This romantic ruin, perched high above the River Avon in Warwickshire, was a compelling subject for a photorealistic digital twin … one that provided an entertaining and immersive VR experience. All it needed was the ambition and the technology to bring it to life
Dating to the mid-18th century, the ruin of Guy’s Cliffe House near Warwick is characterised by its Palladian Georgian architectural detail. Like many visitors throughout the years, Alex Harvey enjoyed exploring its grounds as a child during public open days – only to return many years later as co-founder of UK VR asset developer RiVR1 with an ambitious plan: to create a digital twin and immersive VR experience of this enchanting, romantic ruin.
After working around the world developing photorealistic scanning techniques, Harvey approached the site owner with a proposal to include Guy’s Cliffe House in RiVR’s documentary project STEPiNSiDE … one that combines entertainment, exploration and immersive storytelling to offer users an even closer look at historical landmarks and sites of interest than normal documentary practices would allow.
In order to achieve the goal of creating a photorealistic digital twin of Guy’s Cliffe House, RiVR partnered with Leica Geosystems, part of Hexagon, to deploy the latter’s advanced laser scanning technology solutions and software. This would allow it to develop a point cloud for use in VR, 2D mixed reality, 360 video and 2D documentary.
Creating a photorealistic digital twin
Photogrammetry – the science of obtaining information on physical objects and the environment by recording, measuring and interpreting photographic images and patterns – is instrumental to RiVR’s work and its reason for choosing the latest laser scanning technology to help deliver the best results possible.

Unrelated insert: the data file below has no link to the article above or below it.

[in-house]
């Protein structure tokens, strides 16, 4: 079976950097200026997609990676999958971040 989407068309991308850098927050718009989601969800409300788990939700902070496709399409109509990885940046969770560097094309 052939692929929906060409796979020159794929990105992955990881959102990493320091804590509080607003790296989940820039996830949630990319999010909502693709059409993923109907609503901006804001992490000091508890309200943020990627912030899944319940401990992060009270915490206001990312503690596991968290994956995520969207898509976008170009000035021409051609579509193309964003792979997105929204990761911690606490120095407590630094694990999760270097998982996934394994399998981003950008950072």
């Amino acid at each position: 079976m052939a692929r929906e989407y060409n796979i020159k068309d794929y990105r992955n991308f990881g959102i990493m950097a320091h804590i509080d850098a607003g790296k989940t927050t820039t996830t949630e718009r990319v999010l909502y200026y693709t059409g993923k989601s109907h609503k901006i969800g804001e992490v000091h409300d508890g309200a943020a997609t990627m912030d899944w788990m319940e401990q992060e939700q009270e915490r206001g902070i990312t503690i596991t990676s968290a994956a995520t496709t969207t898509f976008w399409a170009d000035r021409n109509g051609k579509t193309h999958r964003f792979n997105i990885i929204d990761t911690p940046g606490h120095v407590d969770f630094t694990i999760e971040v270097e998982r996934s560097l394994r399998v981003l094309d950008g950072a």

The Leica Geosystems RTC360 3D laser scanner2 – selected by Harvey for its portability, ease of use, speed and accuracy – allowed the team to capture 100Gb of raw data across 153 scans.
Furthermore, the handheld imaging laser scanner Leica BLK2GO3 helped deliver additional data with Simultaneous Localisation and Mapping (SLAM) technology.
With a measuring rate of up to two million points per second and an advanced HDR (High-Dynamic Range) imaging system, the creation of coloured 3D point clouds was completed in less than two minutes and visualised immediately in the field using Leica Cyclone FIELD 3604. Thanks to automated targetless field registration based on VIS (Visual Inertial System) technology, and the seamless, automated transfer of data from the Guy’s Cliffe House site to the RiVR office, the scanning project was complete in just one day.
Having scanned and filmed in only a few of its locations, Harvey and his team plan to expand the project at Guy’s Cliffe House in 2022 and explore more of the grounds – including the secret tunnels of Warwick5 that are rumoured to have started from this location.
RiVR has also started working with Warwick Castle and the Lord Leycester Hospital in Warwick and where, again, it is using Leica Geosystems laser scanning technology to help bring exhibits and artifacts to life with VR and AR.
The supporting videos from this project can be viewed online at:
Guy’s Cliffe House, Warwick in VR
Lidar scan of Guy’s Cliffe House Warwick
How to create VR worlds of real life places | The Gadget Show (http://www.youtube.com/watch?v=Lmvtp1PVtPA)